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293/366: Risk!Breaking down the different aspects of a cloud computing platform can be no simple feat. That’s especially true with Windows Azure. The service has multiple components.

Ray Wang, an industry analyst, broke down the different components in a research report for companies in the vast Microsoft partner ecosystem gathering this week in Washington, D.C. for the Worldwide Partners Conference.

About 14,000 people are attending the event. Microsoft executives said the record attendance is due to a few factors, in particular the interest in how Windows Azure will play out for the future of their businesses.

Wang breaks down Azure into its three categories:

  • Microsoft Windows Azure
  • Microsoft SQL Azure (formerly SQL Services)
  • Microsoft Windows Azure Platform: AppFabric (formerly .NET Services)

He points out that companies need to really focus on what layer of the service they plan to focus their energies. Those four layers include infrastructure, orchestration, creation, and consumption.

Wang spoke to 71 partners for the research report they produced, which details the benefits and risks of the new models that come with Windows Azure.

The Advantages

Wang provides six benefits of Windows Azure:

  1. Faster deployment times and client adoption.
  2. Greater pool of development resources.
  3. Recurring revenue streams.
  4. Improved TCO and margin for differentiated IP.
  5. Opportunity to break out of the Microsoft client base.
  6. Lower application lifecycle costs.

And six risks:

  1. Potential loss of account control to Microsoft.
  2. Increased competition for development resources.
  3. Shift to volume business.
  4. Decline in upfront profit and revenue collection.
  5. Accelerated globalization and market competition.
  6. Increased self-hosting and integration costs.

In terms of advantages, the potential for a recurring revenue stream and the total cost of ownership and differentiated IP are clear opportunities.

On recurring revenue streams:

„A key component of SaaS/Cloud is utility pricing. Partners that build IP and solutions will move to a more stable subscription revenue model. Most billing will move from upfront to monthly or quarterly.“

And total cost of ownership:

„The cost of development and time to market will decrease. The result – improved margins and better ROI for new product development. Partners can test scenarios with the Microsoft Azure ROI calculator.“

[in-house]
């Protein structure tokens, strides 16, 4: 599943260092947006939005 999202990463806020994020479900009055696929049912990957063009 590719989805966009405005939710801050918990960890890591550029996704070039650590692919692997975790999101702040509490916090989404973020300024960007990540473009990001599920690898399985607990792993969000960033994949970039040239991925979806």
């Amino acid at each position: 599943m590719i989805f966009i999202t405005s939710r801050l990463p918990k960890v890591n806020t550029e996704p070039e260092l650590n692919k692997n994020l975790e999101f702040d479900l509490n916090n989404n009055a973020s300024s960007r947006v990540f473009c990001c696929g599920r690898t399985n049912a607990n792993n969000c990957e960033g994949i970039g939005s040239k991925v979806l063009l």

As for disadvantages, costs and competition are going to be a huge struggle, especially as pricing models change. Subscriptiopn services provide long-term benefits but the changes are signiicant for companuies used to getting half of its revenues up front. Competition will only intensify, making mindshare a critical aspect of drawing customers. That’s a sign that community management will become increasingly important.

Risks associated with self-hosting:

„Partners that self-host will face long term cost challenges. As Microsoft, Amazon, and Google build out large scale data centers, their cost of delivery will reach 1/10th of a partner’s ability to host by 2015. Moreover, data, process, and metadata integration among various cloud platforms remains the most complex challenge. Partners who can not scale in integration and data center costs will find themselves burdened with a new legacy cost structure.“

And with increased competition:

„With SaaS/Cloud, every partner, ISV, and SI solution offering is competing for mind share. Competition for solutions goes global, cross-platform, and cross industry. Partners must prepare to compete for mind share among all the technology vendors offering solutions.“

Wang’s ultimate point is that everything has changed. The business model is different. The need to differentiate IP has new importance. All barriers are breaking down, be they cultural, geographic or architecturally.

It’s all a different game. And there will be all kinds of affects, including a lot of people finding that they don’t fit in this new world of the cloud.

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